Researchers discover significantly more fault lines under Hamilton than previously thought

There are significantly more fault lines under Hamilton than previously thought.

Researchers from the University of Waikato have discovered 25 potential fault zones in the Waikato River bed between Cambridge and Taupiri, four of which may still be active.

Earlier research indicated just three or four fault lines in the area.

Dr Willem de Lange, who carried out the research along with Dr Vicki Moon, told Newshub that the faulting under Hamilton splits off "like a head of broccoli" near the surface, sending many smaller fault splays off in different directions.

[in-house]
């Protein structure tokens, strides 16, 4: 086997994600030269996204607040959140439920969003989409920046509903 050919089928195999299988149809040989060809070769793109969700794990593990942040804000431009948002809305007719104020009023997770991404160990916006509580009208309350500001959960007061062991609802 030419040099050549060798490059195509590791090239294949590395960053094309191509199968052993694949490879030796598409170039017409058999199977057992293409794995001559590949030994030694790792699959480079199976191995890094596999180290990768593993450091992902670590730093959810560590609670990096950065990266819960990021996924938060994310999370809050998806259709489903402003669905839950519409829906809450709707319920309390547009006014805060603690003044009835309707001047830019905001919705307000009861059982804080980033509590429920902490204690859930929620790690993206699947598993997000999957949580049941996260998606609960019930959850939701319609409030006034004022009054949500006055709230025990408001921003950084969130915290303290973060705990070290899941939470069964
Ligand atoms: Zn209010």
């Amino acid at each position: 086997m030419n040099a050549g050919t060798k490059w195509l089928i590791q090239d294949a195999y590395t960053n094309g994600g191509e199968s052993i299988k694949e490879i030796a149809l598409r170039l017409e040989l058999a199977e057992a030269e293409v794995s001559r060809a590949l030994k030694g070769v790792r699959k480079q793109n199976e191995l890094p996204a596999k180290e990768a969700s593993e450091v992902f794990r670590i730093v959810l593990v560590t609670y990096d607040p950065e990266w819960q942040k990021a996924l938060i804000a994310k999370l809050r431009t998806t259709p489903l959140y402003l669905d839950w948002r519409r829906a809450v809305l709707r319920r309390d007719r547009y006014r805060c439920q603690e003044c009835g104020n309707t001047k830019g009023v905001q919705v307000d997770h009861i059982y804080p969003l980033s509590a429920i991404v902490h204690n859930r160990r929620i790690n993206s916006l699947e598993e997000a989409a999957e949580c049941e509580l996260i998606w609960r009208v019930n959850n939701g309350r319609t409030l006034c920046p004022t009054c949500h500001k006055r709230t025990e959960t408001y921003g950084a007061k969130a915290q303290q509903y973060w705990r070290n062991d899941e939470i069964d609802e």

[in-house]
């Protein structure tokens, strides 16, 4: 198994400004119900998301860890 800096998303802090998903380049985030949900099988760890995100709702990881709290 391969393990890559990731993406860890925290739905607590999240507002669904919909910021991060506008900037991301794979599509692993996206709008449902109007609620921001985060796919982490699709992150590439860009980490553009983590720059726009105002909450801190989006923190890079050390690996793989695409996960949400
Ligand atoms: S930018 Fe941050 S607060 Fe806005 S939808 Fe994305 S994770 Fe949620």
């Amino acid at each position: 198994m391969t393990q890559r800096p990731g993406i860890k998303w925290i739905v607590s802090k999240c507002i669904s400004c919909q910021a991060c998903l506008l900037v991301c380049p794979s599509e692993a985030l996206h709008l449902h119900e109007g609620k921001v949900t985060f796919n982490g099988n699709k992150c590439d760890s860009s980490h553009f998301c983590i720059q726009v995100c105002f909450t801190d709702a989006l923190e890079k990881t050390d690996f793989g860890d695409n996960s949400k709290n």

This means it's more difficult to predict where the fault lines could rupture and plan city layouts accordingly.

Because the fault segments are shorter than previously believed (earlier research assumed they spanned the length of the Hamilton Basin), the amount of energy they can release is reduced.

The new findings indicate earthquakes are more likely to be localised and less life-threatening, but shaking might be more intense resulting in greater damage to infrastructure like sewerage pipes and roads.

Dr de Lange says the next phase of the university's research will be "trying to unravel the tectonic structure of the North Island".

"Something significant is happening in the deep structure somewhere between Auckland and Hamilton," he says, citing how fault lines split under Auckland. 

"Something funny is happening."

He says the research into fault lines is "another piece of the puzzle" and hopes it can be used to answer questions about the island's earthquakes.

Initial research results show that despite the discovery of the fault lines, Hamilton's maximum earthquake magnitude remains the same.